There's quite a bit of talk about Big Data these days across the Web … it's the meme that just won't quit. The reasons why are pretty obvious. Besides a catchy name, Big Data is a real issue faced by virtually every firm in business today. But what's frequently lost in the shuffle is the fact that Big Data is the problem, not the solution. Big Data is what marketers are facing—mountains of unstructured data accumulating on servers and in stacks, across various SaaS tools, in spreadsheets and everywhere else you look in the firm and on the cloud.
Sometimes a band is more than just a band. It's a brand. A new book from Steve Jones titled "Brand Like a Rock Star" makes just that point. Rock stars and bands, like brands, go through a similar process before making it big. They must find their niche, build their following and then stand out from the competition.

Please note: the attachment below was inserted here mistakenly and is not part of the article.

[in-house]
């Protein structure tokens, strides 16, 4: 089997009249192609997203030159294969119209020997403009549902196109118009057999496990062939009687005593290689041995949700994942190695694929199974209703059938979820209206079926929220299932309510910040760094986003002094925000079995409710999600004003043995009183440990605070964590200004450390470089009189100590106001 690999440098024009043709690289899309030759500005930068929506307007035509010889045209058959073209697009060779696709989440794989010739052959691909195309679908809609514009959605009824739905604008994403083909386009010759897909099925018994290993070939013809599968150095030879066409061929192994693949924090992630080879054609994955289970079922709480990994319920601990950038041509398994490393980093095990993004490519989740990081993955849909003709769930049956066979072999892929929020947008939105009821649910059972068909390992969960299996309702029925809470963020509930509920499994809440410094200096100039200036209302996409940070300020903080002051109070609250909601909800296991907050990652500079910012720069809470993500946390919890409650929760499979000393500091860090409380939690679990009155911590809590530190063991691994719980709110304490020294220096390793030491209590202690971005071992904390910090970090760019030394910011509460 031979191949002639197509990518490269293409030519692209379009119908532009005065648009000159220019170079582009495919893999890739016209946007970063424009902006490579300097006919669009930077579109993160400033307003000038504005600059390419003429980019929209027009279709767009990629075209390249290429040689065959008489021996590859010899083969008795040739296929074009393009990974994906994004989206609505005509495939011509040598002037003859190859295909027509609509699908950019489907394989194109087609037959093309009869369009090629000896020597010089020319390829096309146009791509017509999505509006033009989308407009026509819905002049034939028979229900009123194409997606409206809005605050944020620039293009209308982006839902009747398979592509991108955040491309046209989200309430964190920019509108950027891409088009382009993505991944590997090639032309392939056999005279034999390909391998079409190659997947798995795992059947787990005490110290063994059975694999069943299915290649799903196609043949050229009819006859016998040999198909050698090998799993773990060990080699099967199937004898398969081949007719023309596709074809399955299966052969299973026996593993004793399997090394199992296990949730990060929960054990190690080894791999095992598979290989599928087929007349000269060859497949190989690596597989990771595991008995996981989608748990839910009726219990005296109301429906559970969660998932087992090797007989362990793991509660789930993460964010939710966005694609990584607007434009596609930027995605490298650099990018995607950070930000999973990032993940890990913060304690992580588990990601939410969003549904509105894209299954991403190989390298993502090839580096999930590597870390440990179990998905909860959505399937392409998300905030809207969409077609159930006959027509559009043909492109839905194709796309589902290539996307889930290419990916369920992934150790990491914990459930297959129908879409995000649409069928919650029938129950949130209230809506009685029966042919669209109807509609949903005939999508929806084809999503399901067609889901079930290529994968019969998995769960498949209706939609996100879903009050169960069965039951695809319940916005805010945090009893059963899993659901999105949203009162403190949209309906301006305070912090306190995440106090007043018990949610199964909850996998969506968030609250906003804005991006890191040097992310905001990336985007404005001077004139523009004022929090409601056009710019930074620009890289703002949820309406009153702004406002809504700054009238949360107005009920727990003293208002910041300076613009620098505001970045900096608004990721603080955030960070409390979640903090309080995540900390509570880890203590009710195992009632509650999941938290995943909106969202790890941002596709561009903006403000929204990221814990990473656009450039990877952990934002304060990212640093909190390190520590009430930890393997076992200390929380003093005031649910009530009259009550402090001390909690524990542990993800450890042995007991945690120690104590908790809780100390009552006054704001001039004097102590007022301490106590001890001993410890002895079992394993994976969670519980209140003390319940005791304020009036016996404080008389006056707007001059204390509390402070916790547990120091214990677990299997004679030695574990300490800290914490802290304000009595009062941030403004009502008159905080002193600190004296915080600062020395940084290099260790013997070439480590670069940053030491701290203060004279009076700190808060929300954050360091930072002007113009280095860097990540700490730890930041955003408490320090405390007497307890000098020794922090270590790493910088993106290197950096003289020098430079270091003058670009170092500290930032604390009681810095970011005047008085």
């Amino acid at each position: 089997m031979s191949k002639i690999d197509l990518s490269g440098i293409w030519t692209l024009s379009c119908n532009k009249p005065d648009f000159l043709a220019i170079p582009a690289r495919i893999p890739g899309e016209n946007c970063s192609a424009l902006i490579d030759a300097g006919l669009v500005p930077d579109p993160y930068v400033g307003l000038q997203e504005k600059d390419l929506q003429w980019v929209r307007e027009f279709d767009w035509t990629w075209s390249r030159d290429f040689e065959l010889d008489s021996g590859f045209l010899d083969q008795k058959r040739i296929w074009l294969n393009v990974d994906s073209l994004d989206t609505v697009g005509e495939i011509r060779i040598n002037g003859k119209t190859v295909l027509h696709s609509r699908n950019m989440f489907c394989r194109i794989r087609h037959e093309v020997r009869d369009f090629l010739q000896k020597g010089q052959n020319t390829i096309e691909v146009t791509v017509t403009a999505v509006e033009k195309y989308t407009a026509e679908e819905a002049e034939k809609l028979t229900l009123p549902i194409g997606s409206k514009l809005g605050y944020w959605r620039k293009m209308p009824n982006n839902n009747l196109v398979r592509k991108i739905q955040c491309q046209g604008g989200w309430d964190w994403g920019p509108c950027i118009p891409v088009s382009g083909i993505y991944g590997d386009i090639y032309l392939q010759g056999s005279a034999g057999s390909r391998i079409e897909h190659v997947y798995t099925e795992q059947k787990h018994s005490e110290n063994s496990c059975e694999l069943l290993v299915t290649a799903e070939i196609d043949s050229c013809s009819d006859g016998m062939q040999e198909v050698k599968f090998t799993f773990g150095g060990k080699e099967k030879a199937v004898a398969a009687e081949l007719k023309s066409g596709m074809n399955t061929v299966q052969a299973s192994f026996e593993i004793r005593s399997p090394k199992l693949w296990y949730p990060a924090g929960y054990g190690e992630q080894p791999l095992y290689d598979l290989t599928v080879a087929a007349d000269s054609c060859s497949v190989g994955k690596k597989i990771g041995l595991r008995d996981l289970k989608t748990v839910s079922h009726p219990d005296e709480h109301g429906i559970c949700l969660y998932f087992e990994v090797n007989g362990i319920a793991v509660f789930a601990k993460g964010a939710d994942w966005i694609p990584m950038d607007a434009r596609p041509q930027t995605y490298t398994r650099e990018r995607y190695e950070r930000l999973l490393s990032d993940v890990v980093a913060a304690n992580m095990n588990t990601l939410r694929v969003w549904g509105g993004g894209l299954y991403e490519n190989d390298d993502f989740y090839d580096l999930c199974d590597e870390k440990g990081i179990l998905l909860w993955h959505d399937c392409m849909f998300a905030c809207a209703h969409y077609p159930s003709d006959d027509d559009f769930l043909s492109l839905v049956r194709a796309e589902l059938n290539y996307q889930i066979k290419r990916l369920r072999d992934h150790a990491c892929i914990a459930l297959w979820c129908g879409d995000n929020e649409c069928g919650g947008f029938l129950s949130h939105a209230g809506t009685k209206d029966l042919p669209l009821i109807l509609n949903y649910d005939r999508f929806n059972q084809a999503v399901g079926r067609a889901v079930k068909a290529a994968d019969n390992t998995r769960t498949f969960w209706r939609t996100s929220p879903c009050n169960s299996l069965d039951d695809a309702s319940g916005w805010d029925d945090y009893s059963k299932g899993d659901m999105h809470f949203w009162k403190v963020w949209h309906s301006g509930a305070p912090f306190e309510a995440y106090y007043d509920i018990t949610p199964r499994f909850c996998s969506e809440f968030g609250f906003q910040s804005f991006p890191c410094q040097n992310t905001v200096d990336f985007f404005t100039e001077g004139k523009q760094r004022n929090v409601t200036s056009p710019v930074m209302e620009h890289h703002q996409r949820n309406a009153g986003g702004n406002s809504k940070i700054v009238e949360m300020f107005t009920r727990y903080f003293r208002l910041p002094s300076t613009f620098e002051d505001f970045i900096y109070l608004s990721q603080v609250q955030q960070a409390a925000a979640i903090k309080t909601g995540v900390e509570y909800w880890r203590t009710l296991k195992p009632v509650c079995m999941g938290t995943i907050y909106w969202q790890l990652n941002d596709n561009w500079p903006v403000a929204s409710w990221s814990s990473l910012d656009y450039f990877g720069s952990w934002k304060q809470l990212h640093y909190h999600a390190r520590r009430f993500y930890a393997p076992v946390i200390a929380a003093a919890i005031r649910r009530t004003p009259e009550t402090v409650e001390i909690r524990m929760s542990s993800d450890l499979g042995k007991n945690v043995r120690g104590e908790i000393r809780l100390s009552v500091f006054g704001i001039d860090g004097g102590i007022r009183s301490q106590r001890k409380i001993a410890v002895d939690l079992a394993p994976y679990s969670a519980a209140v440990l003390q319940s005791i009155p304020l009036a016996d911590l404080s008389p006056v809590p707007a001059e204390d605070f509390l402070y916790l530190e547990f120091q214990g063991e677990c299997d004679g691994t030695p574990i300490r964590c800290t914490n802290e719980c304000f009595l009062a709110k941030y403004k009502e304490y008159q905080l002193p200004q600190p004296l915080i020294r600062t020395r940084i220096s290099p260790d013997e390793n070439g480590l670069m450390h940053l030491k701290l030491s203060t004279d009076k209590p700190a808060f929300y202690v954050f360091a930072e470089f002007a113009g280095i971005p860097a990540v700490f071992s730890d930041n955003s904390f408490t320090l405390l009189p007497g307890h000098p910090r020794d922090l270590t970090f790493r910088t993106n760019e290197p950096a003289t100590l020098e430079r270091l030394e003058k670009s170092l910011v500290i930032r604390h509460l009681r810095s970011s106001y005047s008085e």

By Kate Mason Imagine a typical American golfer. Do you picture an older gentleman playing a pristine, private course, donning plaid pants, while deepening his perpetual, George Hamilton-inspired tan? If so, think again. Who They Are Perhaps surprisingly, the average age of the some 26.4 million U.S. golf enthusiasts is 39 years, and 75 percent of active golfers play on public, not private, courses. "There is a perception that golf has been a game for older, retired men," says Judy Thompson, director of media relations, National Golf Foundation. "But while the typical golfer is male, the average age has been fairly young